A new professional drift season means new drivers, as well as new rules and regulations – but what I look forward to the most are the new cars.
Built from the ground up by GReddy USA, the long awaited Scion FR-S drift car is here.
I caught up with the car when the usual suspects from the Scion race team gathered at Irwindale Speedway on this sunny Southern California afternoon.
Ken Gushi and I had the pleasure of driving the Scion FR-S back in December, but it was nothing like this race car. He was ready to drive the mock Long Beach course at Irwindale while wearing an all new race suit and a huge grin on his face.
The sound of a flat four is unmistakable. Hearing this thing on track made me miss Stephan Verdier’s Subaru STI.
As ken flogged it a bit more I enjoyed the sounds of the flat four more and more. It sounds like it has an anti-lag system like a WRC car. Check out a short clip we shot here.
After a few runs KW’s suspension guru Christopher Marion had a chat with Ken and adjusted the shocks accordingly to reduce the snappiness of the FR-S.
It looked like the settings worked, as Ken went out for run after run until he wore the tires to the metal.
According to “The Gush,” the Scion was very easy to drift and handles much better than his previous drift car.
After a full day of testing it was time to do a shakedown and make sure everything was still working right, so the team inspected everything.
This gave me a chance to get a closer look at this wonderful piece of machinery.
A look beneath the hood revealed a turbo EJ25 block.
The motor was built by none other than the world famous Cosworth.
They are running a GReddy TD06-25G, which gives the FR-S 540 wheel horsepower on tap.
GReddy and Trust parts litter the entire engine bay, from the intercooler to the radiator cap.
Suspension was provided by KW, while an OS Giken diff helps put the power down.
As for the wheels, they are running RAYS Gram Lights, wrapped with Hankook RS3 rubber.
The brakes are a GReddy setup, but for the hydraulic E-brake they went with Brembo. The car falls into the 2700-2799lbs weight class, so it will be running 255mm width rear tires.
The interior was very simple and clean. Just the way I like it.
After being plagued with technical issues for many years and bad luck in general, I think it is Ken’s time to shine again. I can’t wait to see how the Scion FR-S will stack up to the rest of the grid at Formula Drift Round 1 in Long Beach.
Those who are saying that you are glad that they stuck with the original engine are dead wrong. The engine is a 2.0 FA whereas the old standby of Subaru boxer engine is the EJ25. They share as much as quantum mechanics shares theories with shopping for shoes. Know your engines.
Looks like those camber plates are made by DMS http://www.dmshocks.com/Products.aspx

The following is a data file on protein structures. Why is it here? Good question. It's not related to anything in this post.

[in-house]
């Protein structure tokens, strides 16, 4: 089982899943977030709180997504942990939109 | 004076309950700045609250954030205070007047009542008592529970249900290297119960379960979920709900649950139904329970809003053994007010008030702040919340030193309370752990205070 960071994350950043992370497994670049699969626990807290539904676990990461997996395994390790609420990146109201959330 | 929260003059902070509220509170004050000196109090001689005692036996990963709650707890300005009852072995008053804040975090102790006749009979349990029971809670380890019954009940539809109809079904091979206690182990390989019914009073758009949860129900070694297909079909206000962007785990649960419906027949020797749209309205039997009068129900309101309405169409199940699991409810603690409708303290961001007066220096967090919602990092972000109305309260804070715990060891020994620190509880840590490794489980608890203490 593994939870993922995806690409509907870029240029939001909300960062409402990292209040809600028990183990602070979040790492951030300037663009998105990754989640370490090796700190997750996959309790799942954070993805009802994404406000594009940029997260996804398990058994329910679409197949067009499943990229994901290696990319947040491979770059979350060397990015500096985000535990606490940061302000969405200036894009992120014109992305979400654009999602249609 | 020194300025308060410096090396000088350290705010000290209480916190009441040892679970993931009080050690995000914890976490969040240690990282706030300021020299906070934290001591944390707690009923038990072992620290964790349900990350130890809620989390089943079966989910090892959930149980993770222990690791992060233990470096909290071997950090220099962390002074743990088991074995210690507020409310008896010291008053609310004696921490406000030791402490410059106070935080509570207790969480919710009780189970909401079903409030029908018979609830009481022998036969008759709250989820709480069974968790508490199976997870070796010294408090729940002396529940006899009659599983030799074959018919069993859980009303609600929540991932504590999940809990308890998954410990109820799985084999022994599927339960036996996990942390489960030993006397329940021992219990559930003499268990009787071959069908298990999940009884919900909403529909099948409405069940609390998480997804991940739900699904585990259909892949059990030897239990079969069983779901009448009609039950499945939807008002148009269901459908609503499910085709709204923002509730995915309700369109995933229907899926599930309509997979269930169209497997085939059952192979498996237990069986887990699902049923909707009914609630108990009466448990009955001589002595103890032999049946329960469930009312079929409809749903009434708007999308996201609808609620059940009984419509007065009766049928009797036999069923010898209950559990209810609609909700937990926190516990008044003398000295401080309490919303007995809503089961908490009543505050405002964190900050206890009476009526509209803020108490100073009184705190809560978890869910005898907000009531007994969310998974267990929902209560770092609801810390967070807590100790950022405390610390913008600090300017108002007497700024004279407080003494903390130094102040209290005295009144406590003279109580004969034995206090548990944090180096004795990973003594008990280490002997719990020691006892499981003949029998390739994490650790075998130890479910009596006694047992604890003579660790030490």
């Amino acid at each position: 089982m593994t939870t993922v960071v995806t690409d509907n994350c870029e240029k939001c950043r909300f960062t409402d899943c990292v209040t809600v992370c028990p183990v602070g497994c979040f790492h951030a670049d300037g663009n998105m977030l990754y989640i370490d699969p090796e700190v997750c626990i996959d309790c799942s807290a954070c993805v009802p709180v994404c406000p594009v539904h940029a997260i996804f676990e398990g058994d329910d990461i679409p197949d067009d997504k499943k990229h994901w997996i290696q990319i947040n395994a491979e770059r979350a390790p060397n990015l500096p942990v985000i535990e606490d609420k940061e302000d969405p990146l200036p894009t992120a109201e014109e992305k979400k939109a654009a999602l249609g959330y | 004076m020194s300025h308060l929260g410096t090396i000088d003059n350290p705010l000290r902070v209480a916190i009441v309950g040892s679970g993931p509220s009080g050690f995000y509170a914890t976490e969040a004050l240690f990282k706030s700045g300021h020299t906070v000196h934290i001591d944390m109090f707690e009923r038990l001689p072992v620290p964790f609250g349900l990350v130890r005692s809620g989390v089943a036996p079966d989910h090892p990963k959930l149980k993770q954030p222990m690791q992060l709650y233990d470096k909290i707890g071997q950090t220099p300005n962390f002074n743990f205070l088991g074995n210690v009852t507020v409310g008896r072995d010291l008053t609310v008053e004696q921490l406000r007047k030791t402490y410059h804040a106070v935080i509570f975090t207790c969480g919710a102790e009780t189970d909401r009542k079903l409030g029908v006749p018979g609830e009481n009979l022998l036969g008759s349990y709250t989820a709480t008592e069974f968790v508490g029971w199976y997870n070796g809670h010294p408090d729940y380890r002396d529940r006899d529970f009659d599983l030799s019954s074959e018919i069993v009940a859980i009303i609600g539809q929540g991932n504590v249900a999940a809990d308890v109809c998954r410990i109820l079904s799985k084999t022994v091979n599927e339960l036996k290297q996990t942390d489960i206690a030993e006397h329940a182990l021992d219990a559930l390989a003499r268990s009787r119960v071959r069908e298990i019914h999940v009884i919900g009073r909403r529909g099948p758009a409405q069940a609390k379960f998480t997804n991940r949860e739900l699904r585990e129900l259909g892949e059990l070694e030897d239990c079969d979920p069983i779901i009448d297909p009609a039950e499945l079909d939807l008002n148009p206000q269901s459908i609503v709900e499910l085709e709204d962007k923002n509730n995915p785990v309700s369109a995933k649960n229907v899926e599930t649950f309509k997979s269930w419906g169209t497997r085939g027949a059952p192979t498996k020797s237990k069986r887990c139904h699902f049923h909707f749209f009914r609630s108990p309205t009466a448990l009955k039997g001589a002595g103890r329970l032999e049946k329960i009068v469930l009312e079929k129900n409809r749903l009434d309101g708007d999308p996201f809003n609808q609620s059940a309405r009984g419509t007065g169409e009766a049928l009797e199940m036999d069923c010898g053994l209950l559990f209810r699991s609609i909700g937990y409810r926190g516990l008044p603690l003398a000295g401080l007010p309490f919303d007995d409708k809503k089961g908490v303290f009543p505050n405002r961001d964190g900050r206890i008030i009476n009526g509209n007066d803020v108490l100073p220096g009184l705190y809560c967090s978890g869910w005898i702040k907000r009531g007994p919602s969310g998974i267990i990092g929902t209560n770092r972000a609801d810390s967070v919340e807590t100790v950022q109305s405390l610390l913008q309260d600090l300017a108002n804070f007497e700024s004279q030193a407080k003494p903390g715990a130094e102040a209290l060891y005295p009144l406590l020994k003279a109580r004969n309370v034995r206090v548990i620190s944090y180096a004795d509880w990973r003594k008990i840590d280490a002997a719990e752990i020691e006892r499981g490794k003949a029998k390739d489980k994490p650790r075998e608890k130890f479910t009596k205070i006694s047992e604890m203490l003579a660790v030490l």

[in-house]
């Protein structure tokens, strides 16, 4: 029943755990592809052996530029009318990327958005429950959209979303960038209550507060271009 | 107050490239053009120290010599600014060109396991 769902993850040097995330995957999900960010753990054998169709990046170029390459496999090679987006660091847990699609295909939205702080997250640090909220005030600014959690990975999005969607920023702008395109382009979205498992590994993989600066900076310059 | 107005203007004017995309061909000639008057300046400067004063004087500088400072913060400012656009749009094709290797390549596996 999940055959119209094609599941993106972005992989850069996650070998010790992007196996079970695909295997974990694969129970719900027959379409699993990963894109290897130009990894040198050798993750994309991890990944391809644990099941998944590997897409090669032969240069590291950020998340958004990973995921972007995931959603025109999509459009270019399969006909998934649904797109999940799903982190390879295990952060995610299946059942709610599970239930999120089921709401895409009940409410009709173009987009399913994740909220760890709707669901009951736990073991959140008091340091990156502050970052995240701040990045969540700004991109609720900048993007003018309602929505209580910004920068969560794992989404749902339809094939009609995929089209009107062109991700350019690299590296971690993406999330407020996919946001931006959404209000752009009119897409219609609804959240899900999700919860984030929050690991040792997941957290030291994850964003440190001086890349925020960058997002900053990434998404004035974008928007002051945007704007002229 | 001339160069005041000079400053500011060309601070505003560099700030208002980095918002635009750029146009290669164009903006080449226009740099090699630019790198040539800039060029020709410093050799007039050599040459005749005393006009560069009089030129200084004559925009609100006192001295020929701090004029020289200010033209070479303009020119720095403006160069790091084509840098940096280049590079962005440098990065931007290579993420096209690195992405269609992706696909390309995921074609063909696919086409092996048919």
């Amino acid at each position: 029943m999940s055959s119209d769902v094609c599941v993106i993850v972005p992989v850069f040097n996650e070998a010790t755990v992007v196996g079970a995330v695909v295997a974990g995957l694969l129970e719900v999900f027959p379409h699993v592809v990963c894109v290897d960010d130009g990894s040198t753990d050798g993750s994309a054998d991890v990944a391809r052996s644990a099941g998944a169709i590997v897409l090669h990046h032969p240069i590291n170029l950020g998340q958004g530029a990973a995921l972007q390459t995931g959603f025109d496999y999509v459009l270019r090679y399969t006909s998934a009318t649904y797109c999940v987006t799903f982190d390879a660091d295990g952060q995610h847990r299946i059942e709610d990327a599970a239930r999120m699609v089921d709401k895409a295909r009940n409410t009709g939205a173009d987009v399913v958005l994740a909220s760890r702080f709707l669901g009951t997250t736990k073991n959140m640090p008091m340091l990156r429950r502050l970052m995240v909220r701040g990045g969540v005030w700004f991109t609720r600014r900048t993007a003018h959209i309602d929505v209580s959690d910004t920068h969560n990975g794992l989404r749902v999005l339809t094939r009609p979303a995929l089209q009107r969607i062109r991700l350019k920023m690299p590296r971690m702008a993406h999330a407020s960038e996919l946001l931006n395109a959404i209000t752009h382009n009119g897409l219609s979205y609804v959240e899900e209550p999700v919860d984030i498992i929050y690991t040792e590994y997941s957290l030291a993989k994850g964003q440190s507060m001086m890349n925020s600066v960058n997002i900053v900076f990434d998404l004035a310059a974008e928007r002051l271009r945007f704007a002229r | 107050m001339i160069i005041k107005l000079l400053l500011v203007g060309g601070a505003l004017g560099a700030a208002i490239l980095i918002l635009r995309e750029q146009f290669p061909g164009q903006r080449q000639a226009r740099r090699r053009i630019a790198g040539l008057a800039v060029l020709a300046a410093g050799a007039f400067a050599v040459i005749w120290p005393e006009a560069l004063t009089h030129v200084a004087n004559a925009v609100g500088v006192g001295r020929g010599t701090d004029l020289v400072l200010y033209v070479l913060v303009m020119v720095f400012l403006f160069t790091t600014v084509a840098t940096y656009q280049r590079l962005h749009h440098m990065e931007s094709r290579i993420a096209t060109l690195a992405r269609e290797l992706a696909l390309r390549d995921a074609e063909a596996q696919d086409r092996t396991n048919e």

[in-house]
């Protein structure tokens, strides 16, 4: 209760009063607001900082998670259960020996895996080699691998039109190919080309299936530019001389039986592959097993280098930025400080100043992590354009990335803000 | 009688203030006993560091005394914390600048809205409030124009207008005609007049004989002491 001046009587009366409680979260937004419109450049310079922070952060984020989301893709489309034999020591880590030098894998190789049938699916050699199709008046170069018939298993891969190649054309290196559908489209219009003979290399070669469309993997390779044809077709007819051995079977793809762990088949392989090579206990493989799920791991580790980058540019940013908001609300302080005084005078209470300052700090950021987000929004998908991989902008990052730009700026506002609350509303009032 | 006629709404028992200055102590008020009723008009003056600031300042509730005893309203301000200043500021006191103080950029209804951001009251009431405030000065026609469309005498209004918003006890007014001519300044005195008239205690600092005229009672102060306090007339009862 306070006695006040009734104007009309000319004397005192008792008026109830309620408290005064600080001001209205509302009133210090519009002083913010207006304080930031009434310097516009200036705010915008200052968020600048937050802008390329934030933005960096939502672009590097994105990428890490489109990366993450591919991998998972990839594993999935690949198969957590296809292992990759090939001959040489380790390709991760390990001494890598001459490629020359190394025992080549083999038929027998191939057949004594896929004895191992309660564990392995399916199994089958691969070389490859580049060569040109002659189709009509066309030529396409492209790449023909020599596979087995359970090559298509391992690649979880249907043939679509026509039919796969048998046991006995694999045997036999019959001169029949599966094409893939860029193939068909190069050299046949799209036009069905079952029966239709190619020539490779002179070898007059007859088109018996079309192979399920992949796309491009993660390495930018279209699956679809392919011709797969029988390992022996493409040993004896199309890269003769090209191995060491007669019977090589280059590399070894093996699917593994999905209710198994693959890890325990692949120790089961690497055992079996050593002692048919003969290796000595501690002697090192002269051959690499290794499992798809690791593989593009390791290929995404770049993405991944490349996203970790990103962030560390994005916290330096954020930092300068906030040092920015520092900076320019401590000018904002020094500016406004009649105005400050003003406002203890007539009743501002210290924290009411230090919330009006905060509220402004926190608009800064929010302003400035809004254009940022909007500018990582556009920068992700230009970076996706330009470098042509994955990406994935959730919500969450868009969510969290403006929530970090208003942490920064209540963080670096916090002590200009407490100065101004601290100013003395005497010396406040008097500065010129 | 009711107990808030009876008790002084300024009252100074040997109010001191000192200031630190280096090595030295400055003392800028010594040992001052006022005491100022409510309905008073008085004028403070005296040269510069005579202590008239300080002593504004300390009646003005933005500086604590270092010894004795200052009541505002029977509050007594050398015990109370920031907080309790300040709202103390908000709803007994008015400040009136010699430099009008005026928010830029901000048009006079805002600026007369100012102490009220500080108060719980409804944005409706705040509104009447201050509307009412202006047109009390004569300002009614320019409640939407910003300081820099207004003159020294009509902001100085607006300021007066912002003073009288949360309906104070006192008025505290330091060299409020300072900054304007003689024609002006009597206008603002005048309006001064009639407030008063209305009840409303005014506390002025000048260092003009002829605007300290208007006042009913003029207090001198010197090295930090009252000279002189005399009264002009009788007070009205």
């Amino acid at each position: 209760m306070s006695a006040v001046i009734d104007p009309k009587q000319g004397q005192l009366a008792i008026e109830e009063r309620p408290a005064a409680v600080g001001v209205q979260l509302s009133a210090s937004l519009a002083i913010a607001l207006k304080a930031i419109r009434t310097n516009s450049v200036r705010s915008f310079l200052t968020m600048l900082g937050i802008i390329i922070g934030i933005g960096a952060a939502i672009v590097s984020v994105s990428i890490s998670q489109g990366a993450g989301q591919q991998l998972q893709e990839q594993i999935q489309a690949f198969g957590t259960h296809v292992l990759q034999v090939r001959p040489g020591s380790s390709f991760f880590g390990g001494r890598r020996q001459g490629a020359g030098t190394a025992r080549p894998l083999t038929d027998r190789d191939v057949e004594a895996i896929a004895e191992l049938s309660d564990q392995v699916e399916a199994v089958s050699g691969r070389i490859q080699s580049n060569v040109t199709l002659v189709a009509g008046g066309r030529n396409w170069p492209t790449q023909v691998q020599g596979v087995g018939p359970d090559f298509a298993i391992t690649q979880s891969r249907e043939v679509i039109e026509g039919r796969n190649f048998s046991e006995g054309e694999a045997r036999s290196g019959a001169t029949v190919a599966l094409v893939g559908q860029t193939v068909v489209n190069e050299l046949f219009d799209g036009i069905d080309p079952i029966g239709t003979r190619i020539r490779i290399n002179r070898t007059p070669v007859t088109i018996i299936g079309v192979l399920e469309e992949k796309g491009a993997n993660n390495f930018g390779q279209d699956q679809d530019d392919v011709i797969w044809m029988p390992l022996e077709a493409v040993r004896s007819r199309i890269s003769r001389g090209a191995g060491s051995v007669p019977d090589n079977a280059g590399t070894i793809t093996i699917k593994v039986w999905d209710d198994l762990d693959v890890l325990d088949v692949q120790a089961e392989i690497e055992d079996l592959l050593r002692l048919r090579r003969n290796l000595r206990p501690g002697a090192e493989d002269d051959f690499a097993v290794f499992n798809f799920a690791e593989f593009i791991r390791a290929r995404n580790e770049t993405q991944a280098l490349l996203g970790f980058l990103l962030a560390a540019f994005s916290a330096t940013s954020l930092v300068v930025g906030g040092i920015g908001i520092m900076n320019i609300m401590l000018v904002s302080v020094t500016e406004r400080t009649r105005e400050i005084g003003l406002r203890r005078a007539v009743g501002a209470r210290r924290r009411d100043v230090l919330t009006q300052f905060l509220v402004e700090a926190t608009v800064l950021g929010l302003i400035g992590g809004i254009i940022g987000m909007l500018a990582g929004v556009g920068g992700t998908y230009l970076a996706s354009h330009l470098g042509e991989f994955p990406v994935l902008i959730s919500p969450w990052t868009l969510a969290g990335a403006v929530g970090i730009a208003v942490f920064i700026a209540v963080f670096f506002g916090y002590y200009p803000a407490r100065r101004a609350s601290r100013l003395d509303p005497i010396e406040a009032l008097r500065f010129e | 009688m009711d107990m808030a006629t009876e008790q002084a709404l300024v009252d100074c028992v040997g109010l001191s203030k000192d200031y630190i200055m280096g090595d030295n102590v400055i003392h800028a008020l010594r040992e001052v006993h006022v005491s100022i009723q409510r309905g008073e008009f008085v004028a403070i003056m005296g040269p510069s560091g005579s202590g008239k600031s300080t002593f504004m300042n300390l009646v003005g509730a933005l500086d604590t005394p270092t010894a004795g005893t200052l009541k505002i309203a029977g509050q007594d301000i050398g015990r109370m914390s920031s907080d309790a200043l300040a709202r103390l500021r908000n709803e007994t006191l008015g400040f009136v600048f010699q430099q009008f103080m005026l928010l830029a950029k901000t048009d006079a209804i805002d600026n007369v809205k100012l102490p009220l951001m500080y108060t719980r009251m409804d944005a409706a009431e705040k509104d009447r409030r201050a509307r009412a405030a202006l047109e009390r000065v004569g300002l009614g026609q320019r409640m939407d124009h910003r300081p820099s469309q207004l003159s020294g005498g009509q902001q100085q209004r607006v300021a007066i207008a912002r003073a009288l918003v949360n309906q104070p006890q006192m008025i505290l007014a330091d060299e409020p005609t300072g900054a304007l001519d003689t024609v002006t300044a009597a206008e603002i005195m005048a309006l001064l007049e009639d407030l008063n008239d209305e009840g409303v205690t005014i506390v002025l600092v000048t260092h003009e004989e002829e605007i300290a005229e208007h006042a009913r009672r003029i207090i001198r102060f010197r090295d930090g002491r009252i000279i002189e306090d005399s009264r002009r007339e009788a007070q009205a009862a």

Corey, I was wondering about those camber plates too. I don't know who makes them, or if they are custom, but I'd love to know if they are commercially available. I can tell you how they work, though. The holes each correspond to a specific camber angle, and you pick one of the holes to give you that angle, while the other two bolts rotate around the strut center. Each of the holes moves father out along a spiral arc, so the whole plate spins, pretty clever way to get exactly the same setting each time without having to try to eye-ball and line-up marks etched in the plate.
Could anyone here explain those camber plates this car is using? It looks like there is a lot more adjustment in them than just camber. Is there toe and/or caster adjustment built into them as well?
could someone please explain the tire width restiction? Something to do with the weight of the car and the tire width being run?
I like it! I hope it's competitive so we see lots of it. Not sure about the wing, it looks oddly enormous, maybe it's just the end-plates?
can i just get one set of those gram lights ... please? but damn that is a nice car. im falling more and more in love with this brz/86/frs chassis. Can i get one of those to please? :)
Sorry Larry Chen, some correction on your article. Scion Formula-D FR-S is using a Costhword EJ25, NOT a 4U-GSE/FA20.
Guys, its the same EJ25 longblock used in Tetsuya Hibino's GT86! Please check facts first. The Greddy staff posted a lot of pictures and infos on forums while they were building the car. Its an EJ engine, not an FA.
the only thing sucking is the graphics. Rest of the car is awesome. Another vote for keeping the Boxer!
I doubt the engine was actually built by Cosworth, more likely just running their cams or something. It is pretty cool to see a car in FD not only using something other than a V8, but also retaining the original engine that the car's meant to be fitted with. I really hope this thing goes well and gets some results, to show the others than NASCARs aren't required to win events.
It's nice to see The Future isn't just running a V8 swap like nearly everyone else. Personally, I think Formula D should ban engine swaps. I liked it better when everyone just force fed the engine that came with the car instead of ruining the sound of Japanese cars with LSx swaps and NASCAR motors.
The car is amazing! and Im happy to see a boxer still under the hood! I hope to see him to well this season.